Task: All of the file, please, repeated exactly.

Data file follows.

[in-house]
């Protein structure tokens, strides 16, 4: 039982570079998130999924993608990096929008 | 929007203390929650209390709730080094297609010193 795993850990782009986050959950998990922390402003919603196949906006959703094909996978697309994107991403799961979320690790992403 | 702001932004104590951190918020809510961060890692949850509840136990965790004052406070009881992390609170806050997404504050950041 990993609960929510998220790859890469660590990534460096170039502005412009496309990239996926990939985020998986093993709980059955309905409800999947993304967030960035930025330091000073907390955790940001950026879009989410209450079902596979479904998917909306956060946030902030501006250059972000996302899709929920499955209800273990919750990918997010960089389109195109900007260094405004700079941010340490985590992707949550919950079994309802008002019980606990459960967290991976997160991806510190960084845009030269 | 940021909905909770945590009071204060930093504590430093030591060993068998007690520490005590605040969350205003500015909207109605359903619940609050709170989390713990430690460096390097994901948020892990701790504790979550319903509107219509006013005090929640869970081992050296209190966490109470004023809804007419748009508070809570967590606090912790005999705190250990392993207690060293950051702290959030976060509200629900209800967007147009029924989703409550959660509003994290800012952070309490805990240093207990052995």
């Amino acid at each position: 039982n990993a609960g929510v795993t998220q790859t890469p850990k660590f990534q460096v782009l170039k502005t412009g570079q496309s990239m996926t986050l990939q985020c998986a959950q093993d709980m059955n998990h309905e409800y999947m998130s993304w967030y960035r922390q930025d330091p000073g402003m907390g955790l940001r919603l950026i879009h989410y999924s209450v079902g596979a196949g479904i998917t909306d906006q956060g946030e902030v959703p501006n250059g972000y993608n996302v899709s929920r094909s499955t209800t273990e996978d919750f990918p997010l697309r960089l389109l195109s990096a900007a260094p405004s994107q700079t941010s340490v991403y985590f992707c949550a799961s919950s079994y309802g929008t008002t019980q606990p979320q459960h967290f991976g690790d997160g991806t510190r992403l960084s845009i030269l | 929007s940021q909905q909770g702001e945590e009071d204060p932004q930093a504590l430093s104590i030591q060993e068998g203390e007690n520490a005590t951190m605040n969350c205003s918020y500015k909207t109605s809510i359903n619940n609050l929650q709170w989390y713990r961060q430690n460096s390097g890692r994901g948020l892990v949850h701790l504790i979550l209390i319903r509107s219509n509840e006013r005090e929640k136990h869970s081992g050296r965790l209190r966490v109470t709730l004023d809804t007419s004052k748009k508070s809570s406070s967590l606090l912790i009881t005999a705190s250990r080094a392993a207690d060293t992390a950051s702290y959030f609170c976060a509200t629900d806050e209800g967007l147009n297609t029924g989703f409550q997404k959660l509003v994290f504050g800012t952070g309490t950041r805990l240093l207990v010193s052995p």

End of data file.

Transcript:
[in-house]
């Protein structure tokens, strides 16, 4: 039982570079998130999924993608990096929008 | 929007203390929650209390709730080094297609010193 795993850990782009986050959950998990922390402003919603196949906006959703094909996978697309994107991403799961979320690790992403 | 702001932004104590951190918020809510961060890692949850509840136990965790004052406070009881992390609170806050997404504050950041 990993609960929510998220790859890469660590990534460096170039502005412009496309990239996926990939985020998986093993709980059955309905409800999947993304967030960035930025330091000073907390955790940001950026879009989410209450079902596979479904998917909306956060946030902030501006250059972000996302899709929920499955209800273990919750990918997010960089389109195109900007260094405004700079941010340490985590992707949550919950079994309802008002019980606990459960967290991976997160991806510190960084845009030269 | 940021909905909770945590009071204060930093504590430093030591060993068998007690520490005590605040969350205003500015909207109605359903619940609050709170989390713990430690460096390097994901948020892990701790504790979550319903509107219509006013005090929640869970081992050296209190966490109470004023809804007419748009508070809570967590606090912790005999705190250990392993207690060293950051702290959030976060509200629900209800967007147009029924989703409550959660509003994290800012952070309490805990240093207990052995």
């Amino acid at each position: 039982n990993a609960g929510v795993t998220q790859t890469p850990k660590f990534q460096v782009l170039k502005t412009g570079q496309s990239m996926t986050l990939q985020c998986a959950q093993d709980m059955n998990h309905e409800y999947m998130s993304w967030y960035r922390q930025d330091p000073g402003m907390g955790l940001r919603l950026i879009h989410y999924s209450v079902g596979a196949g479904i998917t909306d906006q956060g946030e902030v959703p501006n250059g972000y993608n996302v899709s929920r094909s499955t209800t273990e996978d919750f990918p997010l697309r960089l389109l195109s990096a900007a260094p405004s994107q700079t941010s340490v991403y985590f992707c949550a799961s919950s079994y309802g929008t008002t019980q606990p979320q459960h967290f991976g690790d997160g991806t510190r992403l960084s845009i030269l | 929007s940021q909905q909770g702001e945590e009071d204060p932004q930093a504590l430093s104590i030591q060993e068998g203390e007690n520490a005590t951190m605040n969350c205003s918020y500015k909207t109605s809510i359903n619940n609050l929650q709170w989390y713990r961060q430690n460096s390097g890692r994901g948020l892990v949850h701790l504790i979550l209390i319903r509107s219509n509840e006013r005090e929640k136990h869970s081992g050296r965790l209190r966490v109470t709730l004023d809804t007419s004052k748009k508070s809570s406070s967590l606090l912790i009881t005999a705190s250990r080094a392993a207690d060293t992390a950051s702290y959030f609170c976060a509200t629900d806050e209800g967007l147009n297609t029924g989703f409550q997404k959660l509003v994290f504050g800012t952070g309490t950041r805990l240093l207990v010193s052995p």